Here are some simple some tools for examining papers.
There is no single button solution. To extract the pictures I use unar (“brew install unar” or “pdf2txt.py”) which preserves usually more detail than a screenshot. As web-based solution Forensically is useful (alternatives are Fotoforensics, Reveal and the beta version of ImageTwin). I have written an own OpenCV script while I think Sherloq is the most useful toolbox. Maybe there are also situations where individual color adjustments are needed: I have a local version of Affinity here but there is also a nice web-based tool called Minipaint.
For text plagiarism check, it probably needs some paid service: docoloc, Plagscan or Turnitin (services compared here) if don’t want to copy/paste text blocks into Google Search. For translation, I recommend Deepl. For text comparison I used BBEdit while also the Atom/split-diff plugin is suitable (as an online solution also simtext). For PDF comparison I suggest Copyleaks.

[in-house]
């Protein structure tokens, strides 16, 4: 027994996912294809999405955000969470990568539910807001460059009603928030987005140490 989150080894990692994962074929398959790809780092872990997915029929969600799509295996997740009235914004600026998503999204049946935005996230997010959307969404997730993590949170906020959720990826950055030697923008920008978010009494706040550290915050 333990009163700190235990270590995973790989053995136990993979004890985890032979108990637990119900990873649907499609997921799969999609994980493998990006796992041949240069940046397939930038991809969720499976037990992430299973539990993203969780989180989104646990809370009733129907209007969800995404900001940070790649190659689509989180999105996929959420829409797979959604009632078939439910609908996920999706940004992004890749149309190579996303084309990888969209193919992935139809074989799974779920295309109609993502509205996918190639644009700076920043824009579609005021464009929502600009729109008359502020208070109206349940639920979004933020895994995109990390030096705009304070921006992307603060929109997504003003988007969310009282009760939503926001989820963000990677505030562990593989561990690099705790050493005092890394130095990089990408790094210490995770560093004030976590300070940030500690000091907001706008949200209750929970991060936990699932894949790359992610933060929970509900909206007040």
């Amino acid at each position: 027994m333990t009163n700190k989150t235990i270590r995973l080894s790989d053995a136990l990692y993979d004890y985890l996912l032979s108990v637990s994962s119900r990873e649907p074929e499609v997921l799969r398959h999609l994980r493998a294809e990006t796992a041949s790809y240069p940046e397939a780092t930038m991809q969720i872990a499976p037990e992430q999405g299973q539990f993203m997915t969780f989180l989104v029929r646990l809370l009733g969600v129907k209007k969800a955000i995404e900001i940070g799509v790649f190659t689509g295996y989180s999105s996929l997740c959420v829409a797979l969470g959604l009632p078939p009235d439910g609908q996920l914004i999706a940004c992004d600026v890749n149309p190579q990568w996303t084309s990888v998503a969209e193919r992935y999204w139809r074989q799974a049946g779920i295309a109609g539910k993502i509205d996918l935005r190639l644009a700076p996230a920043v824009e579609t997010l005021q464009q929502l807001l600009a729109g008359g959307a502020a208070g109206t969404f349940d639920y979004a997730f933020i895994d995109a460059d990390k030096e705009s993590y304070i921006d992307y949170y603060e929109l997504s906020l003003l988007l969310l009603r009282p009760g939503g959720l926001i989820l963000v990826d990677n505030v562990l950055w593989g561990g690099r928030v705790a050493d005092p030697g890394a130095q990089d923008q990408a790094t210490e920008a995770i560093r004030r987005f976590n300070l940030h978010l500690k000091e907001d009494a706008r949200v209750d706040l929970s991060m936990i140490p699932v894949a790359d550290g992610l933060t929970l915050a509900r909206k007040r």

Current software developments to scan manuscripts for statistical issues are Barzooka (Nico Riedel), SciScore (Michèle Nuijten), Grim Test (Nicholas Brown, also online) and Grimmer (Jordan Anaya, also online). statcheck seems to be out of order while there is a nice R implementation of the Carlisle method by Nick Brown.
A short history of detecting image forgery can be found at the Zwelling blog and an introduction into the theory in a paper by Hany Farid or his book “Fake Photos“. A recent interview with Elisabeth Bik gives further details, an introduction into picture forensics is at scienceintegritydigest including details of the nomenclature.
PubPeer is the place where all results could be deposited.
“There is currently worldwide concern over corruption…. This concern touches all Member States and all levels of education” according to the European Counsil.